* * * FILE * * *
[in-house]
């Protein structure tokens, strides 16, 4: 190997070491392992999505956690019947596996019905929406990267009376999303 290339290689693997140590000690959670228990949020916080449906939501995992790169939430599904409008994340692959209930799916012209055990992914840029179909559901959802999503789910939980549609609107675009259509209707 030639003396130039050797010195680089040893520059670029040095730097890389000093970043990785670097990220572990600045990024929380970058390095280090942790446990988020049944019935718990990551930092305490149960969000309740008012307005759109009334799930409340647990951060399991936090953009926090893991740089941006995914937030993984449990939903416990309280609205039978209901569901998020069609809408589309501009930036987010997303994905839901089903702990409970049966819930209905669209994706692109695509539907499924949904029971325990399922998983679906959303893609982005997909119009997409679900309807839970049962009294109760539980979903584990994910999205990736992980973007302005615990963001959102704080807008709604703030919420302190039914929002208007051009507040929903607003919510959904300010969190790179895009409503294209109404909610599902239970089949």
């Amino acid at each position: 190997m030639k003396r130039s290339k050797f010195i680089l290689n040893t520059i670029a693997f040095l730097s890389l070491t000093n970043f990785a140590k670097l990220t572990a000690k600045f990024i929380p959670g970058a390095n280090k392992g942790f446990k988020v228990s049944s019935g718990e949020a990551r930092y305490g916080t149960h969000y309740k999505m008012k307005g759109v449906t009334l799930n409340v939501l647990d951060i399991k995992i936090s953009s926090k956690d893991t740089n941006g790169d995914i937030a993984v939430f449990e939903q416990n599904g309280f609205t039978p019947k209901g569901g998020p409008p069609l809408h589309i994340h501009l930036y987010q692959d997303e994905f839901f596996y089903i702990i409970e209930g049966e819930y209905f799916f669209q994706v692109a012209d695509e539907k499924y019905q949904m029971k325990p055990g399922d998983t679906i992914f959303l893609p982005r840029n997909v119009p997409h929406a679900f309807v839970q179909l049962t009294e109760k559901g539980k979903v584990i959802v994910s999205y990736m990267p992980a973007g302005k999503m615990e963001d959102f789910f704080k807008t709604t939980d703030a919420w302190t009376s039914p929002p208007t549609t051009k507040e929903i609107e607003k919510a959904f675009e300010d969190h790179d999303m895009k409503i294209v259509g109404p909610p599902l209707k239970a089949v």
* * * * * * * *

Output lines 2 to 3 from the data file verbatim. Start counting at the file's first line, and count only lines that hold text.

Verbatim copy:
């Protein structure tokens, strides 16, 4: 190997070491392992999505956690019947596996019905929406990267009376999303 290339290689693997140590000690959670228990949020916080449906939501995992790169939430599904409008994340692959209930799916012209055990992914840029179909559901959802999503789910939980549609609107675009259509209707 030639003396130039050797010195680089040893520059670029040095730097890389000093970043990785670097990220572990600045990024929380970058390095280090942790446990988020049944019935718990990551930092305490149960969000309740008012307005759109009334799930409340647990951060399991936090953009926090893991740089941006995914937030993984449990939903416990309280609205039978209901569901998020069609809408589309501009930036987010997303994905839901089903702990409970049966819930209905669209994706692109695509539907499924949904029971325990399922998983679906959303893609982005997909119009997409679900309807839970049962009294109760539980979903584990994910999205990736992980973007302005615990963001959102704080807008709604703030919420302190039914929002208007051009507040929903607003919510959904300010969190790179895009409503294209109404909610599902239970089949």
């Amino acid at each position: 190997m030639k003396r130039s290339k050797f010195i680089l290689n040893t520059i670029a693997f040095l730097s890389l070491t000093n970043f990785a140590k670097l990220t572990a000690k600045f990024i929380p959670g970058a390095n280090k392992g942790f446990k988020v228990s049944s019935g718990e949020a990551r930092y305490g916080t149960h969000y309740k999505m008012k307005g759109v449906t009334l799930n409340v939501l647990d951060i399991k995992i936090s953009s926090k956690d893991t740089n941006g790169d995914i937030a993984v939430f449990e939903q416990n599904g309280f609205t039978p019947k209901g569901g998020p409008p069609l809408h589309i994340h501009l930036y987010q692959d997303e994905f839901f596996y089903i702990i409970e209930g049966e819930y209905f799916f669209q994706v692109a012209d695509e539907k499924y019905q949904m029971k325990p055990g399922d998983t679906i992914f959303l893609p982005r840029n997909v119009p997409h929406a679900f309807v839970q179909l049962t009294e109760k559901g539980k979903v584990i959802v994910s999205y990736m990267p992980a973007g302005k999503m615990e963001d959102f789910f704080k807008t709604t939980d703030a919420w302190t009376s039914p929002p208007t549609t051009k507040e929903i609107e607003k919510a959904f675009e300010d969190h790179d999303m895009k409503i294209v259509g109404p909610p599902l209707k239970a089949v």